House and Senate higher-education budget negotiators are eyeing the elimination of a $600 annual stipend that covers textbook costs for Bright Futures scholarship recipients.
Conference committees met Saturday as the House and Senate are in the process of ironing out a budget for the coming fiscal year.
Cutting the Bright Futures textbook stipend, provided to scholarship recipients known as Academic Scholars who receive 100 percent tuition assistance, would represent a nearly $37.5 million reduction in higher education spending.
Senate Education Appropriations Chairman Doug Broxson, R-Gulf Breeze, said he expects the program’s elimination to be in the state budget when the spending plan is finalized. “That’s something that we’ve looked at. We are doing a lot for the Bright Futures. We’ve expanded in some areas. Right now we’re just looking at that not being part of the budget. It’s a decision we made early, and that’s probably where we’re going to end up staying,” Broxson said.
House Higher Education Appropriations Chairman Rene Plasencia, R-Orlando, told reporters the stipend was “subsidizing textbook companies.”
Plasencia added that lawmakers are considering bolstering open-access digital textbook offerings at state universities. “We want to start a program where we can bring it to the state level, and provide our students --- all students, not just academic award winners for Bright Futures --- with low-cost textbooks,” Plasencia said.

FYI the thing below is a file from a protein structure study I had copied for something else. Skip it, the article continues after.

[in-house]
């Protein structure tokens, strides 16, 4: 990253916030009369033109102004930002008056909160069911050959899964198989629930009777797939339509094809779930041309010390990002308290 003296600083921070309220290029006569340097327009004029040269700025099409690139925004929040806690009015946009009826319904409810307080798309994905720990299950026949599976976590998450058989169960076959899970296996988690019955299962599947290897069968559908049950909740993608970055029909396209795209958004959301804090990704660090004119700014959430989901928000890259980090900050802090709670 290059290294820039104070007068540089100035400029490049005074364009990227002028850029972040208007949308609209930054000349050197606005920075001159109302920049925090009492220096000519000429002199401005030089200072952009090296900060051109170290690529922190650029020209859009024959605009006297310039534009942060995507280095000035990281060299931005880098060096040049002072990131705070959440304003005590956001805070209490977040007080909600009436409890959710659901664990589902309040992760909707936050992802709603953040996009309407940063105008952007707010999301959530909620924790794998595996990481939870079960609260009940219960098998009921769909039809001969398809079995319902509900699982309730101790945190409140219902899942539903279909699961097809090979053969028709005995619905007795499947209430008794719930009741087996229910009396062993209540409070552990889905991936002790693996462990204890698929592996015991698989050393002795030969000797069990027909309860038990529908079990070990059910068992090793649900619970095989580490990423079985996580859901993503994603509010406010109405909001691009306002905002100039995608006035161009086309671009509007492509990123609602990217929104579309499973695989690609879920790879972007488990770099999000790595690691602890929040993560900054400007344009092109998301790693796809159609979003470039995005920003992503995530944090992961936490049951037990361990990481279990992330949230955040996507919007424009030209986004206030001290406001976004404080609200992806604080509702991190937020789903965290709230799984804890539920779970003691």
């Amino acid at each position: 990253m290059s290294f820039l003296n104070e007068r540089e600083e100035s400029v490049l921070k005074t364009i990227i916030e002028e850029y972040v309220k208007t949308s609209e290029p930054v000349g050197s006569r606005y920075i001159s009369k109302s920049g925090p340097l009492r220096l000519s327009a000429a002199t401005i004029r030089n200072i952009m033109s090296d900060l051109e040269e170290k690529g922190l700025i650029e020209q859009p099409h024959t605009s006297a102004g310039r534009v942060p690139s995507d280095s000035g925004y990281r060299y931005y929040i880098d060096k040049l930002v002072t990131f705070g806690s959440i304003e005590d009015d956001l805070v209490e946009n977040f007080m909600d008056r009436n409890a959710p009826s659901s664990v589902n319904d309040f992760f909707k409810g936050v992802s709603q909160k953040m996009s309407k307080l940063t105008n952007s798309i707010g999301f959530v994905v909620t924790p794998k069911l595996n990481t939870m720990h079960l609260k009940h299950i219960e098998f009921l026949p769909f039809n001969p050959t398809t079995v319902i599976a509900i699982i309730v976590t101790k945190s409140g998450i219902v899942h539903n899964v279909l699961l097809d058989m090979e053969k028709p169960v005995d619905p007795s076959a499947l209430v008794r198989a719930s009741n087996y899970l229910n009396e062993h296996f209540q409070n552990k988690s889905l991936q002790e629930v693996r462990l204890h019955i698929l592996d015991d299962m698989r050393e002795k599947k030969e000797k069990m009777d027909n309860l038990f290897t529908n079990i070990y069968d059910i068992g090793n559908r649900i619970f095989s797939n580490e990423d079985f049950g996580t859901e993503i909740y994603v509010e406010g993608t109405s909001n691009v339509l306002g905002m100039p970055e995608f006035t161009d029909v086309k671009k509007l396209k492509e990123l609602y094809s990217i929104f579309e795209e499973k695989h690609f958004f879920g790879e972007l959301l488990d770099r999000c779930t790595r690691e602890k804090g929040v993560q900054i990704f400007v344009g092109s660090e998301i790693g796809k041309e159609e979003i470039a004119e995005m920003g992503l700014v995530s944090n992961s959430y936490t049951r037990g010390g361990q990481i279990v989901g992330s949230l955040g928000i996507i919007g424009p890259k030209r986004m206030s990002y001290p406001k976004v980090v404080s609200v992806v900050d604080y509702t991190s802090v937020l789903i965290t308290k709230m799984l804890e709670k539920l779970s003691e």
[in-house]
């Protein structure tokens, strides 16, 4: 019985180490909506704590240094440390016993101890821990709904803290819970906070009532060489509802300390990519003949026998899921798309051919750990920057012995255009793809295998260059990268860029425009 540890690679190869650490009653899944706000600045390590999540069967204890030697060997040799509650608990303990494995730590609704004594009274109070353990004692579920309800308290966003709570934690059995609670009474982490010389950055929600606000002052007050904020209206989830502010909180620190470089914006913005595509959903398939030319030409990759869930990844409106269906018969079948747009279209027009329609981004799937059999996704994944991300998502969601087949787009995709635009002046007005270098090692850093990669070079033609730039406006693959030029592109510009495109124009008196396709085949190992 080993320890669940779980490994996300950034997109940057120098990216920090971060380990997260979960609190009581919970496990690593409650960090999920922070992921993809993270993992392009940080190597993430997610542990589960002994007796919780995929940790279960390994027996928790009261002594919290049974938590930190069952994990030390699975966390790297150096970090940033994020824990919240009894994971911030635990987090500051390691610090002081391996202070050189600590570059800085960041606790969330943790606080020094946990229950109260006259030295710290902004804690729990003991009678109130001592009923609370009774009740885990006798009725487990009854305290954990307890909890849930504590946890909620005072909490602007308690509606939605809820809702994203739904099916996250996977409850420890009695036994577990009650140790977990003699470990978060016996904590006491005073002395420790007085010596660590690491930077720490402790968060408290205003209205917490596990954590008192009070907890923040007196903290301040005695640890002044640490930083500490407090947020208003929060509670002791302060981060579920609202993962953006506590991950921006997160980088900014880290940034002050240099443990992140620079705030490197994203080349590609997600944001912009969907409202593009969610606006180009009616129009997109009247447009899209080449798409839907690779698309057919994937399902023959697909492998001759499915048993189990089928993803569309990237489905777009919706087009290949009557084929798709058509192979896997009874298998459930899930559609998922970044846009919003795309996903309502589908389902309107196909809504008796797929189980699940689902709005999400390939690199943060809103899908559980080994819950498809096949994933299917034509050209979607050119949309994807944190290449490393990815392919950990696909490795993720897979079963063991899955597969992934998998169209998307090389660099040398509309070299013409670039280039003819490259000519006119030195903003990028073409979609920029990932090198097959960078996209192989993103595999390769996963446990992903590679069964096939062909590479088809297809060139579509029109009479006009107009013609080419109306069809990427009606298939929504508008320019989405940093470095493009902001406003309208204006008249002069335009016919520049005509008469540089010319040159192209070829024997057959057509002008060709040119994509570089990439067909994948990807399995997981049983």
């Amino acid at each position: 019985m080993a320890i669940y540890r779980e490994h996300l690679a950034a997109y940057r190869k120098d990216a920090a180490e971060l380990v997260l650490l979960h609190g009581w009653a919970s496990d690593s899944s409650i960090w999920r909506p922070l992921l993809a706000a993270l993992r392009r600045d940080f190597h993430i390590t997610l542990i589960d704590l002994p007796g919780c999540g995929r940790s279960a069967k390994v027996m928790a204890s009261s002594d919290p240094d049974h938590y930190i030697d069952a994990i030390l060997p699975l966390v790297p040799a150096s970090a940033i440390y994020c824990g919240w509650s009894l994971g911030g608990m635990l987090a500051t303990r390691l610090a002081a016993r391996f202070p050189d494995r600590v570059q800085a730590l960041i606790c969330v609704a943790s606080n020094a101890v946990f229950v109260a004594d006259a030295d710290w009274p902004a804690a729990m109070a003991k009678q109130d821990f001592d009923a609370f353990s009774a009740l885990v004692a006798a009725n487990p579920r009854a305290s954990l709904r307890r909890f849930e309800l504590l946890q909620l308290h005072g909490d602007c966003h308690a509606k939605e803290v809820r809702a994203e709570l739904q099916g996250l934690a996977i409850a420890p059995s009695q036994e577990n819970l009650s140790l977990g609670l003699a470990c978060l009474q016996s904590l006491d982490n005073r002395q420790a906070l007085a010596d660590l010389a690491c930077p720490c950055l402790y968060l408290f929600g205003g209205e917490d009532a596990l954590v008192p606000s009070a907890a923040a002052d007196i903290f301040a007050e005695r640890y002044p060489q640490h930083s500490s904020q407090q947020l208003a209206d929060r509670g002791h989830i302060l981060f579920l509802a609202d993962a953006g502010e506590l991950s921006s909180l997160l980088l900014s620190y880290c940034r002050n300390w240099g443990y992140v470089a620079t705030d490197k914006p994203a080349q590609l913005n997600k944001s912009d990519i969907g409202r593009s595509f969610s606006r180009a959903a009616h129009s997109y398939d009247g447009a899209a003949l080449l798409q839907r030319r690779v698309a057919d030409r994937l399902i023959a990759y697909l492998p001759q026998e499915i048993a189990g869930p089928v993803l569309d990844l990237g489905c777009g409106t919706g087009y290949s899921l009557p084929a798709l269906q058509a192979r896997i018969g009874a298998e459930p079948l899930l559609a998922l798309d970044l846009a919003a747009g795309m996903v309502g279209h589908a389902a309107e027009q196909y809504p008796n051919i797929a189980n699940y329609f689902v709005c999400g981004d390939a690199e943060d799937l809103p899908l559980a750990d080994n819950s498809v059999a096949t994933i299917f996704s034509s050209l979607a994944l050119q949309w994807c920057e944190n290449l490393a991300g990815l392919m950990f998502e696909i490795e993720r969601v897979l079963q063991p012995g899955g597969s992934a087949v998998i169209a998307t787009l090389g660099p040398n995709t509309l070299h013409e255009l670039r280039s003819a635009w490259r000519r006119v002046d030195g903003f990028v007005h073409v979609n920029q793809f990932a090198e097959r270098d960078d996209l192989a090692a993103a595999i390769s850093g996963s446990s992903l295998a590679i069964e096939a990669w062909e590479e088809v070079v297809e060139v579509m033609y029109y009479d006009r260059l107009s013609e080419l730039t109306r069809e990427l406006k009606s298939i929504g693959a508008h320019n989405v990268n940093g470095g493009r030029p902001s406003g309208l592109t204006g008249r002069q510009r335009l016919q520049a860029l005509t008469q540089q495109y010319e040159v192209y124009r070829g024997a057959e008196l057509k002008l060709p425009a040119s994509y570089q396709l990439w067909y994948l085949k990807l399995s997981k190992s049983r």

The House and Senate are in agreement on fully funding the Bright Futures scholarships at nearly $651.8 million during the fiscal year that will start July 1.
Funding for the scholarships has become a contentious issue amid debate about a Senate proposal (SB 86) that would tie aid amounts to money set aside in each year’s budget.
The Senate passed the measure April 8. “We had a very healthy debate about what Bright Futures would look like. We heard the public, they said they believe in it,” Broxson said.
The Senate also is in agreement with a House budget recommendation to eliminate nearly $18.5 million in “excess” faculty salaries at universities. The reduction stems from a plan to place a $200,000 cap on general revenue funds that can be used for individual faculty salaries. “Right now, there is a cap on university presidents at $200,000. What we want to make sure is that in the using of general revenue, that there’s also a cap for our faculty as well,” Plasencia said.
Universities would still be able to pay faculty salaries in excess of $200,000 using funds from other areas of their budgets. Both chambers also are eyeing the elimination of Access to Better Learning and Education, a tuition assistance program serving students at for-profit private institutions. The program is funded at $4.6 million in the current year.
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